Life in Oslo is fantastic!

We had a great day today wandering around Oslo. It’s a pretty cool city; it doesn’t have quite the same charm as Stockholm, but it’s certainly worth exploring for at least a day or two. The city itself only has a population of 600,00 people, but the greater Oslo metropolitan area includes 1.4 million people (that’s a significant proportion of Norway’s population of 5 million). This city has been the economic and governmental heart of Norway since the 14th century, and is today a busy town that counts amongst its many claims to fame the fact that it hosts the annual Nobel Prize Awards, has been repeatedly voted Europe’s most liveable city, and is the world’s most expensive place to buy a Big Mac. Obviously you cannot get to know a city in just a couple of days, but from we have seen, Oslo seems quite cosmopolitan and sitting as it does at the top of the Oslofjord, its also a very beautiful spot. Of course our opinion of Oslo’s natural beauty is probably skewed by the fact that we had another spectacular day, with blue skies as far as our eyes could see…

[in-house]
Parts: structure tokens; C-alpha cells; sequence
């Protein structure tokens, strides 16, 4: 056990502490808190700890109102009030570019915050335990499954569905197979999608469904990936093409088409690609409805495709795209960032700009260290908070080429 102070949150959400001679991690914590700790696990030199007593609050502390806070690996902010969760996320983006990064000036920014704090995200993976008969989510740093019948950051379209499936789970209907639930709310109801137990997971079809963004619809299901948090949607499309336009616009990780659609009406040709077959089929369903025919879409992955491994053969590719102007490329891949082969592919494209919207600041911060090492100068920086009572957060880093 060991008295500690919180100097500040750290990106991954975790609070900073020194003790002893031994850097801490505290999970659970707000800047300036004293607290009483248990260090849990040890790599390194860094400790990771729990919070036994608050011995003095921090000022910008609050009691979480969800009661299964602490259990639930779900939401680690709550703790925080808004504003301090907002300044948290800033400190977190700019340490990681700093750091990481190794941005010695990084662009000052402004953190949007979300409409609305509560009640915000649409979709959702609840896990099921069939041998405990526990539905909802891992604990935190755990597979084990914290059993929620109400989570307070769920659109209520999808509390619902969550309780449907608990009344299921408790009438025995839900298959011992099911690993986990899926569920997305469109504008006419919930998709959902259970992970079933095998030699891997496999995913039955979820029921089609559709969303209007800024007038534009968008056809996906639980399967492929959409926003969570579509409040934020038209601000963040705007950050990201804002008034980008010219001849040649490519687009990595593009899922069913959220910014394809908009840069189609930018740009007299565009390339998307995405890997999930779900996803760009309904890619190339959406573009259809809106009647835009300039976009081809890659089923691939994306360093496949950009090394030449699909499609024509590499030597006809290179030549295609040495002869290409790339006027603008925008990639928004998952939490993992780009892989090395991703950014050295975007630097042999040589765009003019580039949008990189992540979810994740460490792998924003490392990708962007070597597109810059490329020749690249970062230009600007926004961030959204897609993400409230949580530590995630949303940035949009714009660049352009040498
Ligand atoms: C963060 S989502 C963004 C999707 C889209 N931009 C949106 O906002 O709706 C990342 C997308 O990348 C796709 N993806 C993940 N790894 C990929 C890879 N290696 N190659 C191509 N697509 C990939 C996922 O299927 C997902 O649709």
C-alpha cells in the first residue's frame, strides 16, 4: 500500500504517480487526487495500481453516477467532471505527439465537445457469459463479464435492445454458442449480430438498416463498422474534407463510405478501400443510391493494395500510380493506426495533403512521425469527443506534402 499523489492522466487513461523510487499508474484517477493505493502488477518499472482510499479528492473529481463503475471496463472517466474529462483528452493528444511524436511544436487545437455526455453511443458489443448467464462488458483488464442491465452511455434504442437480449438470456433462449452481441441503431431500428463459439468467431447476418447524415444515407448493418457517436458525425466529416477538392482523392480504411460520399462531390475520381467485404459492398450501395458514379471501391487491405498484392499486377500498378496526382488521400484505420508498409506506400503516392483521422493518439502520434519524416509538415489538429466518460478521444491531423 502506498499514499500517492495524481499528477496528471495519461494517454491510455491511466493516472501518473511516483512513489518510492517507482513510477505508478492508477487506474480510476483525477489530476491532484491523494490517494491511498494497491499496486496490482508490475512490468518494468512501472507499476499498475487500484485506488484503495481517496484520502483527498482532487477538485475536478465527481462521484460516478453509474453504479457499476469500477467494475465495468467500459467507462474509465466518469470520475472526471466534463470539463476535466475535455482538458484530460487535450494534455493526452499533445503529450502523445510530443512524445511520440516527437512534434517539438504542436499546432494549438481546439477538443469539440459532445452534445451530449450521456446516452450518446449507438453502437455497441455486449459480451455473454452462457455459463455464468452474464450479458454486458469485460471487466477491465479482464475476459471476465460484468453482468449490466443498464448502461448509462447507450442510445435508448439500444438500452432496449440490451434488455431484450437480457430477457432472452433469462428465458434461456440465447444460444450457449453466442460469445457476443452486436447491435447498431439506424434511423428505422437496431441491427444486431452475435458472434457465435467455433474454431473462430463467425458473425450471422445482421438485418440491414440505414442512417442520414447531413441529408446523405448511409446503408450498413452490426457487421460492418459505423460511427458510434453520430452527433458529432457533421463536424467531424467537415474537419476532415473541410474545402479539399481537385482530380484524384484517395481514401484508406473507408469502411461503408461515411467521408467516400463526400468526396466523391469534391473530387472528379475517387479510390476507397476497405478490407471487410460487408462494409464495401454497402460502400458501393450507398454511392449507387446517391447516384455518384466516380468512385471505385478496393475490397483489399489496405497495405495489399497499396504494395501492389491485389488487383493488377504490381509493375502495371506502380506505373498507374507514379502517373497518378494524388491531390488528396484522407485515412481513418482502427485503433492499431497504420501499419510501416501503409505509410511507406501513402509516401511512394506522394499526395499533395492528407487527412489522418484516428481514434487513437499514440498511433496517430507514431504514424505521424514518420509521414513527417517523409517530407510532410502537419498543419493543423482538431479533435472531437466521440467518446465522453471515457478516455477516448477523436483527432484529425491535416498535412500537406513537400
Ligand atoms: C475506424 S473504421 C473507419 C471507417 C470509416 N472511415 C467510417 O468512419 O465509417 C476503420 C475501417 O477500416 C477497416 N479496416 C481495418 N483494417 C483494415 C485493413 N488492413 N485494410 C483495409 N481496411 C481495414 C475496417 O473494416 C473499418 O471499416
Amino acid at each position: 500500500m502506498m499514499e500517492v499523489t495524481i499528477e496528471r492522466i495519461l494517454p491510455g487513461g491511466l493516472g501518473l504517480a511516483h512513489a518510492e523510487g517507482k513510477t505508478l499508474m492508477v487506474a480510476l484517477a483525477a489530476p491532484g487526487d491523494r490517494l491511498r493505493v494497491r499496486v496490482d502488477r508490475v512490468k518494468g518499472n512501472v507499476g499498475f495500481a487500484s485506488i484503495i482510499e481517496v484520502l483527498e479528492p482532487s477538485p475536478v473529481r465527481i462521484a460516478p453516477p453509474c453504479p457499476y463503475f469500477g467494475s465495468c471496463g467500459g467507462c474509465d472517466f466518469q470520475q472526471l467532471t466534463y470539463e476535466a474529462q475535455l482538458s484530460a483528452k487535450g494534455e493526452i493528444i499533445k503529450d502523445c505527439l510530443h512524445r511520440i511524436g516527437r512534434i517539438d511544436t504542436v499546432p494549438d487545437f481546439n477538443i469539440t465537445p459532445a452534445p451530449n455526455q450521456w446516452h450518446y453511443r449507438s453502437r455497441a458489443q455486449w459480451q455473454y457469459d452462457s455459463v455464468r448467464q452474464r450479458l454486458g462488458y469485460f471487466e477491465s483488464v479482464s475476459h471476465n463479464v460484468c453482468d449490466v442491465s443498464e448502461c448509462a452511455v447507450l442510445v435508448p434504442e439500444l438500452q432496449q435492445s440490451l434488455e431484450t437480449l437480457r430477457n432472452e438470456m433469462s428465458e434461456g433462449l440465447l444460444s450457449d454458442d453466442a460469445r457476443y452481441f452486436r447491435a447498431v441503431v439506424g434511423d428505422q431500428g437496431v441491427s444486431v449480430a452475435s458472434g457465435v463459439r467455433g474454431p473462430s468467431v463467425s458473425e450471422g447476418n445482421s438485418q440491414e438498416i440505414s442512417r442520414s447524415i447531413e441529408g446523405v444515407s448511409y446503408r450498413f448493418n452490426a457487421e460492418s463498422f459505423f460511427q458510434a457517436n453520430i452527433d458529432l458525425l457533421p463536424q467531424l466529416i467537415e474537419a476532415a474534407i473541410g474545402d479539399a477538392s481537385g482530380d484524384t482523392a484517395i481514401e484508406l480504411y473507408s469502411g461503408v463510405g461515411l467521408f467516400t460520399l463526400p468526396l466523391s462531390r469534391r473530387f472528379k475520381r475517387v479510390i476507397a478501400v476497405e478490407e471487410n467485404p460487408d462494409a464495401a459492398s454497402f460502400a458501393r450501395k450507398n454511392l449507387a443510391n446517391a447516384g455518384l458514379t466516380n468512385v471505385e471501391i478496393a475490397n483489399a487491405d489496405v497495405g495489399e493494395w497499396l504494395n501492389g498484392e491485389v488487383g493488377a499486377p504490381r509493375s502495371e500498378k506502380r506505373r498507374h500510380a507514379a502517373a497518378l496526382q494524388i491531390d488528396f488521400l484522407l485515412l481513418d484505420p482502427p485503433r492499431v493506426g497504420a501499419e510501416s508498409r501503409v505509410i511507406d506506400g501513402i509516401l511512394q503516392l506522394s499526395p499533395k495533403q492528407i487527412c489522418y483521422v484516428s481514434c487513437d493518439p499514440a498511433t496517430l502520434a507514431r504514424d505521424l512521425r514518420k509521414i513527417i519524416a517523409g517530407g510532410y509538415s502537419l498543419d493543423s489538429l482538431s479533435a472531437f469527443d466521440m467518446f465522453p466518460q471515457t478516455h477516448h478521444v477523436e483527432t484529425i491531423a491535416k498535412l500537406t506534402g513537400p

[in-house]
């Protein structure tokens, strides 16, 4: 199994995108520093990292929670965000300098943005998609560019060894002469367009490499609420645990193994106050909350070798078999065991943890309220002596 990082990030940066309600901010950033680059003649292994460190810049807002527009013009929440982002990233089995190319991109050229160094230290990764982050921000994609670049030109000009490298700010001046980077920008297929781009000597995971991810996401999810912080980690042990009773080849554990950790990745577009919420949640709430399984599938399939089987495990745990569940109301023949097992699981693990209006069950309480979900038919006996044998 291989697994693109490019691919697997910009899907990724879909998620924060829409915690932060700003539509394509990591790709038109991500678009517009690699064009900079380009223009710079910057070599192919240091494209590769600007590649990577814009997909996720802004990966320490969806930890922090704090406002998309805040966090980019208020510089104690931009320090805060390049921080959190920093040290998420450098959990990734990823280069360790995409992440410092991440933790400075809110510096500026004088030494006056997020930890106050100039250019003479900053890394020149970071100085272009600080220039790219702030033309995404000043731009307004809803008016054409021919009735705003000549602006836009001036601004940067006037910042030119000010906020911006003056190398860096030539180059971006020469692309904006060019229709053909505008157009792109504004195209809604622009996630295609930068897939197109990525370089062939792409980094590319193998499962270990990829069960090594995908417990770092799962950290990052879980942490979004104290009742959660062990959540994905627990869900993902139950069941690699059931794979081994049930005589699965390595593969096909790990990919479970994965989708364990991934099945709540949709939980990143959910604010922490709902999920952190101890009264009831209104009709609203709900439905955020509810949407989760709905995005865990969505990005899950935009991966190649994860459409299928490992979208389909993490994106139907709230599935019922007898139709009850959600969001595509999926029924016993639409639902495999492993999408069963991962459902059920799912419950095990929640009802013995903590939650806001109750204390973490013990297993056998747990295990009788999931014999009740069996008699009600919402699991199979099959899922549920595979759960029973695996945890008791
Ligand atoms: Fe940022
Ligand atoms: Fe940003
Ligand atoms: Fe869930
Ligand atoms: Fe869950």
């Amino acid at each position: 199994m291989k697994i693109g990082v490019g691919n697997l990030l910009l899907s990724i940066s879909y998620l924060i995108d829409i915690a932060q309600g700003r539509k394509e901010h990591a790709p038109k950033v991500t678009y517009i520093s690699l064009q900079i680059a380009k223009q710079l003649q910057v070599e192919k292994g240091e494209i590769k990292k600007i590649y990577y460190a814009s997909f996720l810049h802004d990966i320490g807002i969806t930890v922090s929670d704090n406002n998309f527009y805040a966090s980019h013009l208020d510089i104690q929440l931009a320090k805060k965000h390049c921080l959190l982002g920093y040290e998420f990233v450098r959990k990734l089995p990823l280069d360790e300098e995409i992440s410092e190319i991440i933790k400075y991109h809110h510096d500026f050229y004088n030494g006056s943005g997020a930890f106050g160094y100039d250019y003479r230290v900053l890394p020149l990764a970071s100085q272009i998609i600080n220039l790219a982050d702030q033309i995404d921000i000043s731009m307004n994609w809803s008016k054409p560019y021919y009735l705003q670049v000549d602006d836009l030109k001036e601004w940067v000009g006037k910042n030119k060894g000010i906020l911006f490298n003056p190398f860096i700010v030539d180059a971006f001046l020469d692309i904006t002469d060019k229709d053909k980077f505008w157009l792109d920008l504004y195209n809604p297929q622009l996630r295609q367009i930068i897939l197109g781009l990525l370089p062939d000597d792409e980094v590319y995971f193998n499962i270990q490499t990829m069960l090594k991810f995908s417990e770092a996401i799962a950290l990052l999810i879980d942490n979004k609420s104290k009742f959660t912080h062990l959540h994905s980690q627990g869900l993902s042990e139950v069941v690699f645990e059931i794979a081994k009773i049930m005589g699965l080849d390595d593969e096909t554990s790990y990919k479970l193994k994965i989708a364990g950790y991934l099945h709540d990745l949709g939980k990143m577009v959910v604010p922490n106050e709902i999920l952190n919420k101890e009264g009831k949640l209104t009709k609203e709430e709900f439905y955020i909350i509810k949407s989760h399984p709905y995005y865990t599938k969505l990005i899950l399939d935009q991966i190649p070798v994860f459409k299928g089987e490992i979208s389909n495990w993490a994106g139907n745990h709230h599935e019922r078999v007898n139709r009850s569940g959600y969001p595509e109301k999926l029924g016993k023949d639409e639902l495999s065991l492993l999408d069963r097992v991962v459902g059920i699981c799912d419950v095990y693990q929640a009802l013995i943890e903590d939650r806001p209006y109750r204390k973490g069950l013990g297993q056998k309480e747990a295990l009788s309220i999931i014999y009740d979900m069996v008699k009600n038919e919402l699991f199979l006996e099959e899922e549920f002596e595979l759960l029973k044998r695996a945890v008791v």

Just an example of how our day went… 


We started this morning with an exploration of Akershus Fortress (something old). This medieval fort, built in 1299, was ancient Oslo’s first line of defence against ocean-faring foes. The fortress was modernised and modified by King Kristian IV in the 18th century but continued to function as Oslo’s main military base, even once Norway gained its independence from Denmark*. Akershus Fortress is still a functional military base today, though they open parts of it to the public. It was a little odd, strolling through the fortress grounds with military personnel going about their business, all dressed up in their uniforms and us in our Birkenstocks and jeans. It was an interesting historical site to visit, and learn a little about the history of Norway.  


*If you anthromorphosise the countries involved, the history of Norway reads a little like a Mills & Boon novella of broken promises and relationships. First, Norway entered the Kalmar Union with Denmark and Sweden in 1397 (the initial polygamous relationship). Then Sweden left the union in 1523 and Norway became the junior partner in the state of Denmark-Norway. Norway was essentially ruled by Denmark for almost 300 years until 1814, when Norway quit that relationship and got together with Sweden, leaving Denmark out in the cold to fend for itself. Finally, after so many divorces and heart breaks, Norway had had enough and went out on its own in 1905. And she’s never looked back folks! Norway has flourished as an independent state, what with its thriving petroleum industry, fishing exports, scientific achievements and contributions to global arts.